| Bills of Discovery
By far the most common of the records in the Registry, leases could run for any term between 1 and 999 years, could depend on the lives of a number of persons named in the document or could be a mixture of the two, lasting three lives or sixty years, whichever was longer. Only leases for more than three years could be registered. The most genealogically useful information in such leases is the lives they mention. The choice of lives generally rested with the lessee or grantee, and in most cases those chosen were related. Often the names and ages of the grantee's children appear-an extremely valuable piece of information for families in the eighteenth century. Leases for 900 years, or for lives renewable in perpetuity, were much more common in Ireland than elsewhere and amounted to a permanent transfer of the property, although the grantor remained the nominal owner. As might be imagined, such leases provided a rich basis for legal disputes.
Any form of pre-nuptial property agreement between the families of the
prospective bride and groom was known as a 'marriage settlement', or as
'marriage articles'. A variety of transactions can therefore be classed in this way.
What they have in common is their aim to provide security, to women in
particular: as married women could hold no property in their own right, it was
common practice for the dowry to be granted to trustees rather than directly to
the future husband, which allowed the women some degree of independence. It
was also common for the family of the prospective husband, or the husband
himself, to be granted an annuity out of the income of his land to the future wife
and children should he predecease them. The information given in settlements
varies, but in general it should at least include the names, addresses and
occupations of the bride, groom and bride's father. In addition, other relatives-
brothers, uncles etc.-may also put in an appearance. For obvious reasons,
marriage settlements are among the most useful of the records held in the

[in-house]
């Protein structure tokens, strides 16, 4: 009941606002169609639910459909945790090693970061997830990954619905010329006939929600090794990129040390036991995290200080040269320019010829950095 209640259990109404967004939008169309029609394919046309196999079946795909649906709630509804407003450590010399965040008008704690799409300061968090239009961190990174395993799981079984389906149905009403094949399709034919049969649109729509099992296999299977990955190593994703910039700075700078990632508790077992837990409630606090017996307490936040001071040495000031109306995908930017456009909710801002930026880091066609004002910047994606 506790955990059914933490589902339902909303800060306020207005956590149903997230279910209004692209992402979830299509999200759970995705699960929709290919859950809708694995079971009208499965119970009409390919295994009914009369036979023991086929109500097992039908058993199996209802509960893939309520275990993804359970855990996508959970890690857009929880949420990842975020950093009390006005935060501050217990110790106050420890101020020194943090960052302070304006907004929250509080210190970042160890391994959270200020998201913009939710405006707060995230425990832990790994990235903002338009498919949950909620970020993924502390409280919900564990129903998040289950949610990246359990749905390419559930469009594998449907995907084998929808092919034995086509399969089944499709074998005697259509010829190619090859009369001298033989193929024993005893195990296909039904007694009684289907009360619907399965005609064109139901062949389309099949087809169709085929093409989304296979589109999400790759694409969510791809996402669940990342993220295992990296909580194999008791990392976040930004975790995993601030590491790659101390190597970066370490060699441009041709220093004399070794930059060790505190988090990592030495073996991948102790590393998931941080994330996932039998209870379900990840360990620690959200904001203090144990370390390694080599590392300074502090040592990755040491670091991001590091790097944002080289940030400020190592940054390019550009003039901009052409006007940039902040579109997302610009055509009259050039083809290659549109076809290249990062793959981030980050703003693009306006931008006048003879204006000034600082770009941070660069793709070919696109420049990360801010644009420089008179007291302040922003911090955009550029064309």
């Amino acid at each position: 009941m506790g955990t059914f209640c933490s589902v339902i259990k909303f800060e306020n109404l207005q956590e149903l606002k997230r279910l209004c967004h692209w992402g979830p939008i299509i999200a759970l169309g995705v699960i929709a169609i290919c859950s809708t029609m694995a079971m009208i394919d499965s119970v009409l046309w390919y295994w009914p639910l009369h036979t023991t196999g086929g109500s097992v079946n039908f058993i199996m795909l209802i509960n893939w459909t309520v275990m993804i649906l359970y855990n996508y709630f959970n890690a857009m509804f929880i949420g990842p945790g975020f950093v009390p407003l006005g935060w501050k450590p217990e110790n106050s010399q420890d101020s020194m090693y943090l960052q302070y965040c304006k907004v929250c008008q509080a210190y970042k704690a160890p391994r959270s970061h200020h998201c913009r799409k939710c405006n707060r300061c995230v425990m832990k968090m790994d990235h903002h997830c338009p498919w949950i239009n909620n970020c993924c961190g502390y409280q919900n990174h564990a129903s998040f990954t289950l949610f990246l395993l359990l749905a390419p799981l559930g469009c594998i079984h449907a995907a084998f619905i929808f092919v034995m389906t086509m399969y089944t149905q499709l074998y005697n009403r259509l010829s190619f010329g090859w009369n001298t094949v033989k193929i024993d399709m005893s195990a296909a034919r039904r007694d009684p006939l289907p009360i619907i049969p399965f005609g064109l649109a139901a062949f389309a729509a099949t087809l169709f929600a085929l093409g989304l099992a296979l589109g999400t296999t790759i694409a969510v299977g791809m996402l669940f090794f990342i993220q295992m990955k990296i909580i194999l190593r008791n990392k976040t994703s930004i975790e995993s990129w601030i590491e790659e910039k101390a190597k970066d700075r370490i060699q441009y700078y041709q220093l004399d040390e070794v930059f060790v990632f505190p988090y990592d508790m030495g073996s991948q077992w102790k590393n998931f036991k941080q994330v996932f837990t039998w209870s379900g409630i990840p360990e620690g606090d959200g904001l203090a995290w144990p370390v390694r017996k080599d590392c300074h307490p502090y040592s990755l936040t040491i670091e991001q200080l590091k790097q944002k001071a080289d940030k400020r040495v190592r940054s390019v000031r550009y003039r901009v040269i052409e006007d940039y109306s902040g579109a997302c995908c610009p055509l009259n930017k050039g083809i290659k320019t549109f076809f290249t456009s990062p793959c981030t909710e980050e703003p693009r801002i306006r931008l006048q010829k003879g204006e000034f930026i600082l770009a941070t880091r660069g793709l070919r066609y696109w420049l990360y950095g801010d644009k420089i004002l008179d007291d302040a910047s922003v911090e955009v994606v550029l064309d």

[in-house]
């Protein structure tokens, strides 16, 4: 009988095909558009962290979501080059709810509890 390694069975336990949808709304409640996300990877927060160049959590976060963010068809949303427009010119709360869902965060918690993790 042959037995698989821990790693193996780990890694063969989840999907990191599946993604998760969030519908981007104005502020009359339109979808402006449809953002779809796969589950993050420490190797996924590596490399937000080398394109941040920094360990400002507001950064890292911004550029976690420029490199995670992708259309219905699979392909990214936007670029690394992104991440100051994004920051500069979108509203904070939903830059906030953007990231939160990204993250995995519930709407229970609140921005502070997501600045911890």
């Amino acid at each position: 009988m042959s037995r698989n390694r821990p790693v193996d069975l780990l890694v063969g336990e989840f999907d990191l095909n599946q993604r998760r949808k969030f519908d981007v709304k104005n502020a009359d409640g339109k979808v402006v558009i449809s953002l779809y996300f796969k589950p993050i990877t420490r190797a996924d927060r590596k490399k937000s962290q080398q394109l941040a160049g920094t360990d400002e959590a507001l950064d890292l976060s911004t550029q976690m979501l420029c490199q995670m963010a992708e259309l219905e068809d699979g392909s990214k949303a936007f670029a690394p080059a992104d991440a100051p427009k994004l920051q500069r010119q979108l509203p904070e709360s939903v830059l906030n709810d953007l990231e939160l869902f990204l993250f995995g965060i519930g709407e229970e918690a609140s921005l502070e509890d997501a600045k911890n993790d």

Registry. The period during which they were most commonly registered appears
to have been the three decades from 1790 to 1820. When searching the Grantors
Indexes for them it should be remembered that they are not always indicated as
such and that the formal grantor may be a member of either family, making it
necessary to search under both surnames.
In the eighteenth and nineteenth centuries, mortgages were very commonly used
as a form of investment on the one hand and as a way of raising short-term cash
on the other. Generally they do not provide a great deal of family information,
but as they were an endless source of legal disputes they form a disproportionate
number of the deeds registered. It was quite common for mortgages to be passed
on to third or fourth parties, each hoping to make money, so the resulting deeds
can be very complicated.
Under the Penal Laws, Catholics were not allowed to possess more than a very
limited amount of land, and a Protestant who discovered a Catholic in possession
of more than the permitted amount could file a bill of discovery to claim it. In
practice, most bills appear to have been filed by Protestant friends of Catholic
landowners to pre-empt hostile discovery and as a means of allowing them to
remain in effectual possession. Registered bills are not common, but they are
extremely interesting, both genealogically and historically.
Only those wills likely to be contested legally were registered, in other words those
that omitted someone-almost certainly a family member who might have a
legitimate claim. Abstracts of the personal and geographical information in all
the wills registered between 1708 and 1832 have been published in P.B. Phair and
E. Ellis (eds.), Abstracts of Wills at the Registry of Deeds (3 vols., Dublin: imc,
1954-88), online at www.irishmanuscripts.ie. The full provisions of the wills are
to be found only in the original memorials.
These were annual charges of a fixed sum payable out of the revenue generated by nominated lands. They were used to provide for family members in straitened circumstances or to pay off debts or mortgages in instalments. Once made, they could be transferred to others and were valuable assets in their own right. Depending on the terms, they can provide useful insights into family relationships and family fortunes.
Other, miscellaneous classes of deed also appear in the Registry of Deeds. As
outlined above, the only common feature is that they record a property
transaction of some description; any family information they may contain is a
matter of luck.
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